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March 2014


Dr John Tooth is a celebrated medico who established the ground breaking ADARDS in Tasmania some years ago.  Tooth believed in treating people with dementia in such a way so as to enhance their declining sense of being an individual.  Unfortunately politicians killed off ADARDS despite it winning plaudits from across the globe.

This week Tooth released a plea to Labor, Liberal and the Greens urging all of them to deal with the looming dementia crisis facing this fast aging state.  According to the ABS at "June 2011, there were 82,100 people aged 65 years and over in Tasmania, making up 16.1% of the state's total population. This was an increase from 13.8% in 2001. Tasmania had the highest proportion of people aged 65 years and over among the states and territories, just ahead of South Australia (15.9%)."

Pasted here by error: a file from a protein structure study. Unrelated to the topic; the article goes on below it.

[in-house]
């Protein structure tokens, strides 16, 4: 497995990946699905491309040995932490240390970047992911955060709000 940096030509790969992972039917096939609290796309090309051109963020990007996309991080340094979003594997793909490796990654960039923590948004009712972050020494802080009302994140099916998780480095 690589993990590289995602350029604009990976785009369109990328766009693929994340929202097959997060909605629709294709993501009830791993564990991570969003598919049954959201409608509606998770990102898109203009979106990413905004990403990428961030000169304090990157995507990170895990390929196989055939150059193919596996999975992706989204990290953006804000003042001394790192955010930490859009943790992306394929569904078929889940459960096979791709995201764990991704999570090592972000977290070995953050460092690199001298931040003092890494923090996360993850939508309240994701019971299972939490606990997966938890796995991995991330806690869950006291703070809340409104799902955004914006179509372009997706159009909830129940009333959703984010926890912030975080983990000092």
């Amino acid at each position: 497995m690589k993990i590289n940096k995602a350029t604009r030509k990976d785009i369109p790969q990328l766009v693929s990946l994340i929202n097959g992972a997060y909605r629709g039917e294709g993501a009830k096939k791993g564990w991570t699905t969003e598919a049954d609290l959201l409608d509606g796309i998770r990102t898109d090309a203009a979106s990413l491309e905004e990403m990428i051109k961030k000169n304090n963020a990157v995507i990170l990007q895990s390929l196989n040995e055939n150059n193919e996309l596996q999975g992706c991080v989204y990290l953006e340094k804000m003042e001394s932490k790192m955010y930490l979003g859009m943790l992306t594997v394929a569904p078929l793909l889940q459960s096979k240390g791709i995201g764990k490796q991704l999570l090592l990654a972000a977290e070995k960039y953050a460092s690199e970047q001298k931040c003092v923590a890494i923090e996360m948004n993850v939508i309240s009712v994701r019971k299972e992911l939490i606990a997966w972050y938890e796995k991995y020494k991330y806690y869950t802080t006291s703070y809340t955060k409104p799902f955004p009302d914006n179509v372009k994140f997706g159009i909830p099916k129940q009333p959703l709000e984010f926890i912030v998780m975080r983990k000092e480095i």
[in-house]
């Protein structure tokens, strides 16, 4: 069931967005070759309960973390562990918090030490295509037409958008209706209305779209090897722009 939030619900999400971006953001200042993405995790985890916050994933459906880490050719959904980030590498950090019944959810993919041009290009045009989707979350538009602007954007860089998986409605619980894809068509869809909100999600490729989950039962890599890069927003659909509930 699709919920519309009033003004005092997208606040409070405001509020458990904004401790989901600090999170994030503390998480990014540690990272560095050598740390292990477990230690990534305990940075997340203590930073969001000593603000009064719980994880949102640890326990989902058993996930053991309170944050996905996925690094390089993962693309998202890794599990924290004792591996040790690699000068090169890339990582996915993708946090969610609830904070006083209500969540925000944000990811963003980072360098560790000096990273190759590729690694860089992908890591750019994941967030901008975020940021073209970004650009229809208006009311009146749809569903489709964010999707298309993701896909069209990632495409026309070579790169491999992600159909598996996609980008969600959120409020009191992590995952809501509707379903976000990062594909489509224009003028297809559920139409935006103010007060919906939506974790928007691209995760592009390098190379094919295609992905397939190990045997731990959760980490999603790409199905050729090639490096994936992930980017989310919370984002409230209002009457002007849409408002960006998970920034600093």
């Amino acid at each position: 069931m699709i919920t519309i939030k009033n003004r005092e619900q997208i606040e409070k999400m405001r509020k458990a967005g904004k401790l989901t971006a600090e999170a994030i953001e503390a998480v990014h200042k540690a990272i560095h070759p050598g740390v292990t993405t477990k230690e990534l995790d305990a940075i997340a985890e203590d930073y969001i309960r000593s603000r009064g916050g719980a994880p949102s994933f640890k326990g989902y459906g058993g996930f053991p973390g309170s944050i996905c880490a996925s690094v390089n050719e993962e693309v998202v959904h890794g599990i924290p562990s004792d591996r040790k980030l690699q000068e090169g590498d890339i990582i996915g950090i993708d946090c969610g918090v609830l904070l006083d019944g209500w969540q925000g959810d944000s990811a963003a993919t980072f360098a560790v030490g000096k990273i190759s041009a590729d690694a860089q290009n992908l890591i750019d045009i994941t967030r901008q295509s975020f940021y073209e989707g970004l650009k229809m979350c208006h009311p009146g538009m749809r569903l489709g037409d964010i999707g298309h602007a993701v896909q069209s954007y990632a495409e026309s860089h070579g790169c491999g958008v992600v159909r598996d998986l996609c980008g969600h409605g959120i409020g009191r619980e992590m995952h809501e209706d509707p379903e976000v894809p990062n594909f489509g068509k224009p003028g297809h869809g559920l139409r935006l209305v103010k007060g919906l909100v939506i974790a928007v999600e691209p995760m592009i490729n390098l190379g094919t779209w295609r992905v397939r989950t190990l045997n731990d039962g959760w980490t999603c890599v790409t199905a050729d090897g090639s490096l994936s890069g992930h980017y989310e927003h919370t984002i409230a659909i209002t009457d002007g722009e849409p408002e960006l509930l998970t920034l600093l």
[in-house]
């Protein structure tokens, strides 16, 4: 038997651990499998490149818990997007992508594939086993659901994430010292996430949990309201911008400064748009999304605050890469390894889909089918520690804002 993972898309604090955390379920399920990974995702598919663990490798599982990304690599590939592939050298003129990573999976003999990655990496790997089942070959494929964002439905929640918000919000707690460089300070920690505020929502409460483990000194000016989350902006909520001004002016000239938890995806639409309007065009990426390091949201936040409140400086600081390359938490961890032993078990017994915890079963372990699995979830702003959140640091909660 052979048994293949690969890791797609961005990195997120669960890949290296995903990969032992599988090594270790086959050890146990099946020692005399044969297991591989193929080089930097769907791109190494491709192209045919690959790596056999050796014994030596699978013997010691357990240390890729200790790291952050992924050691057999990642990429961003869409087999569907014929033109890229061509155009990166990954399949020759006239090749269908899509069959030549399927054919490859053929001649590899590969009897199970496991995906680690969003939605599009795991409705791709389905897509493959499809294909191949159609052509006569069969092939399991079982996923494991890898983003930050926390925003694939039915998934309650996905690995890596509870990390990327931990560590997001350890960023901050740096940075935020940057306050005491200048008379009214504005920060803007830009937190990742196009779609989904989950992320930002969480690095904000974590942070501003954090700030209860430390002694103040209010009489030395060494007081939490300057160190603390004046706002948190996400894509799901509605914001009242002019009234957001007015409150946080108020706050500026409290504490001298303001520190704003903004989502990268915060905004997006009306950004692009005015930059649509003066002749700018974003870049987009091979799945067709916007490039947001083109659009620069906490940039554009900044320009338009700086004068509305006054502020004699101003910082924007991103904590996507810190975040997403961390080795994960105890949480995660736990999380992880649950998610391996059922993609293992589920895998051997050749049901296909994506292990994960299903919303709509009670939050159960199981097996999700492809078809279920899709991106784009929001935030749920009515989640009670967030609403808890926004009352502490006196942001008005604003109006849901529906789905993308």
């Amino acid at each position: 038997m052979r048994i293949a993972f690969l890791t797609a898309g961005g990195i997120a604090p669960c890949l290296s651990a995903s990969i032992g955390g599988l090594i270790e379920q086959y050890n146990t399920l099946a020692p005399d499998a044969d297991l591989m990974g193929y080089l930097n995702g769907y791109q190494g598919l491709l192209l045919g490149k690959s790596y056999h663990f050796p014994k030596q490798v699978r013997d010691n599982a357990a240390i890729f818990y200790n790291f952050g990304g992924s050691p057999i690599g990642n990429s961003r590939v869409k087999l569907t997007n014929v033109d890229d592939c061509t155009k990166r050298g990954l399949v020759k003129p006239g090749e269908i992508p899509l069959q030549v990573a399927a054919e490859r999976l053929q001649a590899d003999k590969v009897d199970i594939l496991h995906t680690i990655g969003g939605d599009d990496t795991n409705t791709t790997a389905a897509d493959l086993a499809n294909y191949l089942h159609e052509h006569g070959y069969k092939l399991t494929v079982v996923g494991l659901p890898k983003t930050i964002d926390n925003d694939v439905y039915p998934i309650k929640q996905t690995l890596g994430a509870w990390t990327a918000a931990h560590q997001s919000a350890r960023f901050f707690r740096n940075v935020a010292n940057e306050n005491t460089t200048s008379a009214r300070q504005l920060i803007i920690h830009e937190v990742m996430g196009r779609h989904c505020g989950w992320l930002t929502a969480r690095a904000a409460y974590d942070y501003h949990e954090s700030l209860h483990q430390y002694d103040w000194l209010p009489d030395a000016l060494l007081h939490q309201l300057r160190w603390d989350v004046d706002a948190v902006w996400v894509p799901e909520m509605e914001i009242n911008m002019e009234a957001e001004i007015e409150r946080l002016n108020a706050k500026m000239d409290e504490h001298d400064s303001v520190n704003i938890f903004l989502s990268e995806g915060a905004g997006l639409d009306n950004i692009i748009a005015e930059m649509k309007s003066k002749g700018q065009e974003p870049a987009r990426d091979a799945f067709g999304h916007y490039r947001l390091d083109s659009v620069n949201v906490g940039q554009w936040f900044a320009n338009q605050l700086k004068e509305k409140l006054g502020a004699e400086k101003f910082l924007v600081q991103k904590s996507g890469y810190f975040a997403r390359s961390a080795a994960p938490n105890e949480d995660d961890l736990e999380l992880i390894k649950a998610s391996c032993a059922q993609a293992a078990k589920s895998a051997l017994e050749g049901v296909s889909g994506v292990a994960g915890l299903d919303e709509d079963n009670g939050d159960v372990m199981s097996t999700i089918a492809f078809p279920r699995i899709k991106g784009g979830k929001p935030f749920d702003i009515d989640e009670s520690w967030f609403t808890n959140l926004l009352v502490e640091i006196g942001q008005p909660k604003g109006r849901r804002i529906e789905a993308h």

Calling it the "elephant in the room" in this election campaign Tooth paints a daunting picture of the increasing impact of dementia on Australia.

"The figures quoted by Alzheimers Australia in July 2013 are alarming. There are presently more than 321,600 Australians living with dementia. Unless international research finds a prophylaxis for the onset of dementia within the next few years, this number is expected to rise to 900,000 by the year 2050, that is, an increase of 1,700 new cases per week. Modern societies such as Tasmania will not be able to cope with this number of people with dementia. Most of these will be able to be accommodated in Commonwealth-funded nursing homes but the 2% who have difficult behaviour which has traditionally been the responsibility of the State Government, have (as usual in Tasmania) been neglected," Tooth says.